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Your home probably has an expensive, sophisticated HVAC system to control temperature and moisture levels in this warm, humid climate. But what about your home’s indoor air quality? You may not know it, but the air quality in most modern houses is much worse than outdoor air, particularly since so many homes are built to be airtight. So what can you do to prevent indoor air pollution?

The fact is, the “V” in HVAC stands for ventilation, and experts consider ventilation to be as important to household comfort and health as heating and air conditioning are. Beyond opening windows, however, few of us know how to improve ventilation and how to prevent indoor air pollution.

Following are some pointers on how to remove and prevent indoor air pollution.

What Is Indoor Air Pollution?

The sources of indoor air pollution are varied.

  • Dust is the most prevalent pollutant. Pets and people bring in dust, and the more in your home, the more dust you have. Dust is composed of human or pet skin flakes or just the broken down particles of earth or waste found outside.
  • Mold, mildew or fungus are sources of indoor air pollution caused by overly moist conditions. Pollen, pet dander, decaying insect particles and dust mites are also common pollutants.
  • Volatile organic chemicals, or VOCs, may be given off by manufactured products such as carpets, textiles, paint, upholstered furniture, particle board appliances and the chemical products we use for cleaning and home projects.
  • Smoke and carbon monoxide (given off by everything from candles to any appliance powered by internal combustion such as a furnace, water heater or gas stove) are other common pollutants.

Someone in your household may already have an allergy to one of these substances or may develop an intolerance in time. Those with respiratory problems such as asthma, chronic bronchitis or emphysema should not be exposed to high levels of these pollutants.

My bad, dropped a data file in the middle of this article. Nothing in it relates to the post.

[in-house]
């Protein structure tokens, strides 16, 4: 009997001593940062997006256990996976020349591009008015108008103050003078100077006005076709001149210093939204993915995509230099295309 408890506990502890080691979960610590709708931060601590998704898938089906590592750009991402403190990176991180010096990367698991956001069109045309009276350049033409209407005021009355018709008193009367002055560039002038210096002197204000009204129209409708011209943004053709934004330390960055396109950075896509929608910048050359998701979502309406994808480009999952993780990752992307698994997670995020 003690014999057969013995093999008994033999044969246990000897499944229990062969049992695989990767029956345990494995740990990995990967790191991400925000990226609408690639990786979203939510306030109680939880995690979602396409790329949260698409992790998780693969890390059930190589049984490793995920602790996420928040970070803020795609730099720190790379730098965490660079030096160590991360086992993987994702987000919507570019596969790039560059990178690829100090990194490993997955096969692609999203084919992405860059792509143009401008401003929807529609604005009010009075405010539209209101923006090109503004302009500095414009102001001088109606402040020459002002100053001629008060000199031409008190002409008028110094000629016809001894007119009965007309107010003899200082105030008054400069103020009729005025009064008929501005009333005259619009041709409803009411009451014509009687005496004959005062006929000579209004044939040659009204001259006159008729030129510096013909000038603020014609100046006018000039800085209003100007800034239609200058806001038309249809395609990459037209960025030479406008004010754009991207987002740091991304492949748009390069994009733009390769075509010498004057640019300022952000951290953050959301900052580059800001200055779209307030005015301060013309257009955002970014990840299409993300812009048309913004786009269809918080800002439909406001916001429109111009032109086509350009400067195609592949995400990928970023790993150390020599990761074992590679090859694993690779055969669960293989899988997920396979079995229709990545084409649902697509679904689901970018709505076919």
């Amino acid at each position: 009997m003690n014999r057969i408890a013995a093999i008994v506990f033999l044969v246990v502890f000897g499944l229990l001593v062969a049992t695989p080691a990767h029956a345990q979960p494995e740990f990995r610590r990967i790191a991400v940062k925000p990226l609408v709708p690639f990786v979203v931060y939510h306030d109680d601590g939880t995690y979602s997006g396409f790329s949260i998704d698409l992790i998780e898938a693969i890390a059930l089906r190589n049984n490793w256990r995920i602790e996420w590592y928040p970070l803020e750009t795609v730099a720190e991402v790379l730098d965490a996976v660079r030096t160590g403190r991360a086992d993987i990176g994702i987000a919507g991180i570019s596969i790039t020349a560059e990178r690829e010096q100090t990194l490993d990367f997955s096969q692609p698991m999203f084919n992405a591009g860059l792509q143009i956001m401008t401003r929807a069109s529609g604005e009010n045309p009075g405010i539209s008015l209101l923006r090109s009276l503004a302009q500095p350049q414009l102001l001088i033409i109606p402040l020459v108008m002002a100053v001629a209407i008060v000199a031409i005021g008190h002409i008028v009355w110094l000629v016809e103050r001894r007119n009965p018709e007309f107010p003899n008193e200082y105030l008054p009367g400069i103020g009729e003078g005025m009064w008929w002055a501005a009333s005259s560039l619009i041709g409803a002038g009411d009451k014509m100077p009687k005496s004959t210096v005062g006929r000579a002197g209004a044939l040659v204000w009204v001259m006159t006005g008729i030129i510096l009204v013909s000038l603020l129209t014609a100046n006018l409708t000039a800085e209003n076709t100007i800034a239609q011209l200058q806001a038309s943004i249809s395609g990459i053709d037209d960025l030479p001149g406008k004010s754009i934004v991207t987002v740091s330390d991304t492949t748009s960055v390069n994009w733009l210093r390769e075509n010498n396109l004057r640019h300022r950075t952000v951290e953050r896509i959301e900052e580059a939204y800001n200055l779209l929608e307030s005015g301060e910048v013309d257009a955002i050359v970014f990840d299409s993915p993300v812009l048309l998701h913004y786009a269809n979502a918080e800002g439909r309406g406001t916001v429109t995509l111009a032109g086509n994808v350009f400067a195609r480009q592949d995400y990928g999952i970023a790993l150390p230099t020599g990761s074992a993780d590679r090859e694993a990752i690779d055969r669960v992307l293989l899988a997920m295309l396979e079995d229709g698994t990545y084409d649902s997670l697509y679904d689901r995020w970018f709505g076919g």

Getting Rid of Pollutants

Following are six steps you should take to get rid of and prevent pollution from any of the above-listed particulates.

  1. Improve ventilation. Install a bathroom or kitchen ventilation system where moisture and stale air are exhausted outside. Ask your HVAC provider about installing a whole-house ventilation system that exhausts stale air and brings in fresh air.
  2. Have your home air quality tested. That’s really the only way you can know if a pollutant such as radon, a naturally occurring gas that may be entering your home from the earth beneath it, is present.
  3. Reduce your use of chemicals in the home whenever possible. Study labels before you buy chemicals, and see if there’s a less harmful substance that will do the same job. Keep caps firmly on, and if possible, store away from the living space. Air out dry-cleaned clothing before you bring it in the house.
  4. Use better quality air filters. Cheap fiberglass filters will do nothing for your indoor air quality. Better quality pleated filters, with a minimum efficiency reporting value (MERV) of 5 to 8, will not only protect the furnace from dirt, but it will also trap smaller particles that you don’t want to be circulated by your HVAC system into your air. Change the filter at least every three months or more often if there’s a lot of dust, pet dander and other pollutants in your home.
  5. Use house plants. A number of species of house plants are recommended for their ability to absorb harmful pollutants. Among the best for cleaning the air: English ivy, Gerbera daisy, peace lily and spider plant.
  6. Install an air cleaner. A whole-house air cleaner is a substantial investment, but it cleans the home’s entire air. Portable air cleaners must be moved from room to room.

Types of Air Cleaners

  • High efficiency particulate air (HEPA) is one type of mechanical filtration. HEPA air cleaning technology can’t be installed in most typical residential HVAC systems without substantial modification to the system because of diminished airflow.
  • Electrostatic air cleaners catch particles on a collecting plate through negatively charged particles.
  • Ultraviolet light germicidal irradiation (UVGI) destroys the DNA of mildew, mold and virus molecules.
  • Gas phase carbon-activated filters absorb smoke and VOCs.

For more information on how to prevent indoor air pollution, contact the experts at Aqua Plumbing and Air. We’ve provided quality service to the residents of Sarasota and Bradenton since 1974.

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